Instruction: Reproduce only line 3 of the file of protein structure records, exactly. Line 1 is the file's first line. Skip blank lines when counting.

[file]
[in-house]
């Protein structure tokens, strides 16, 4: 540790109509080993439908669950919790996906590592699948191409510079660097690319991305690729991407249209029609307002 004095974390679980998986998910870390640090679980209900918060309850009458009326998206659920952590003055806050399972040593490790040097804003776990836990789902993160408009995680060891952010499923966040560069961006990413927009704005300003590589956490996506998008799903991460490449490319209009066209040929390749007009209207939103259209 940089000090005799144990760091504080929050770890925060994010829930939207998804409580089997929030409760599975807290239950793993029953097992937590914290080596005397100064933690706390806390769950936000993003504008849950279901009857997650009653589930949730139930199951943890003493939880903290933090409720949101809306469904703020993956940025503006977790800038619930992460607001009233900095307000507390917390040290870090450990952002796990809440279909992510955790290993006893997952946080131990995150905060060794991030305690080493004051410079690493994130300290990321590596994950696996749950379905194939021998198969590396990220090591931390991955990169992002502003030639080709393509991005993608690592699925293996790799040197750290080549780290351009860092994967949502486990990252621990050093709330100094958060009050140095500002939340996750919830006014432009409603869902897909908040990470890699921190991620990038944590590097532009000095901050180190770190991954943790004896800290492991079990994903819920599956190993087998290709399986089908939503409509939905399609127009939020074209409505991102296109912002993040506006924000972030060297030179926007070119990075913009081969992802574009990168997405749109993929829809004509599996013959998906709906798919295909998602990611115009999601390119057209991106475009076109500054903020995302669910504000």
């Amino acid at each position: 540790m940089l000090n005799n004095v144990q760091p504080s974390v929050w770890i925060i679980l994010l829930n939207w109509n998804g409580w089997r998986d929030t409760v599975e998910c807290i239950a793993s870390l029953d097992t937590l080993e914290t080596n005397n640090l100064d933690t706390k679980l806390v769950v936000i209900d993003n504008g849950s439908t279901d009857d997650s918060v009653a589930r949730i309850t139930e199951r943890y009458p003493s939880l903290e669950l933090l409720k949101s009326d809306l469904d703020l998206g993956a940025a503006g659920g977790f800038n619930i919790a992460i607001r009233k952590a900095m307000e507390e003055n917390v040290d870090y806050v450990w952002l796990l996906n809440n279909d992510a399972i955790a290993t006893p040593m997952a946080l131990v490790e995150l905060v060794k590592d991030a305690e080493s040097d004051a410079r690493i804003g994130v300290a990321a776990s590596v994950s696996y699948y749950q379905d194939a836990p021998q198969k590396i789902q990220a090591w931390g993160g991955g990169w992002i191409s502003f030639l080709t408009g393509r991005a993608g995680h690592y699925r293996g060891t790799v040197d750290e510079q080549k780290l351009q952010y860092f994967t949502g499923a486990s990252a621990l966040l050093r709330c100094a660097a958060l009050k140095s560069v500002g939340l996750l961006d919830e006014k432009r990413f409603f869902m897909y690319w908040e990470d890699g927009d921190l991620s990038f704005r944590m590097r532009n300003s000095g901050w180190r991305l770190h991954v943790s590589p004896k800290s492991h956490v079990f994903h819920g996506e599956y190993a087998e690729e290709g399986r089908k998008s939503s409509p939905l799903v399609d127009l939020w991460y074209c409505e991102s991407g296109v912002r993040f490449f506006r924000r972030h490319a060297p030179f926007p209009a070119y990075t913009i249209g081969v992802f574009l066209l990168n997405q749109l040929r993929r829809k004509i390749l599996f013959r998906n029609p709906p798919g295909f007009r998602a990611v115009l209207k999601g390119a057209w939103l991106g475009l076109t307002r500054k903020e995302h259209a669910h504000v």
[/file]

């Amino acid at each position: 540790m940089l000090n005799n004095v144990q760091p504080s974390v929050w770890i925060i679980l994010l829930n939207w109509n998804g409580w089997r998986d929030t409760v599975e998910c807290i239950a793993s870390l029953d097992t937590l080993e914290t080596n005397n640090l100064d933690t706390k679980l806390v769950v936000i209900d993003n504008g849950s439908t279901d009857d997650s918060v009653a589930r949730i309850t139930e199951r943890y009458p003493s939880l903290e669950l933090l409720k949101s009326d809306l469904d703020l998206g993956a940025a503006g659920g977790f800038n619930i919790a992460i607001r009233k952590a900095m307000e507390e003055n917390v040290d870090y806050v450990w952002l796990l996906n809440n279909d992510a399972i955790a290993t006893p040593m997952a946080l131990v490790e995150l905060v060794k590592d991030a305690e080493s040097d004051a410079r690493i804003g994130v300290a990321a776990s590596v994950s696996y699948y749950q379905d194939a836990p021998q198969k590396i789902q990220a090591w931390g993160g991955g990169w992002i191409s502003f030639l080709t408009g393509r991005a993608g995680h690592y699925r293996g060891t790799v040197d750290e510079q080549k780290l351009q952010y860092f994967t949502g499923a486990s990252a621990l966040l050093r709330c100094a660097a958060l009050k140095s560069v500002g939340l996750l961006d919830e006014k432009r990413f409603f869902m897909y690319w908040e990470d890699g927009d921190l991620s990038f704005r944590m590097r532009n300003s000095g901050w180190r991305l770190h991954v943790s590589p004896k800290s492991h956490v079990f994903h819920g996506e599956y190993a087998e690729e290709g399986r089908k998008s939503s409509p939905l799903v399609d127009l939020w991460y074209c409505e991102s991407g296109v912002r993040f490449f506006r924000r972030h490319a060297p030179f926007p209009a070119y990075t913009i249209g081969v992802f574009l066209l990168n997405q749109l040929r993929r829809k004509i390749l599996f013959r998906n029609p709906p798919g295909f007009r998602a990611v115009l209207k999601g390119a057209w939103l991106g475009l076109t307002r500054k903020e995302h259209a669910h504000v």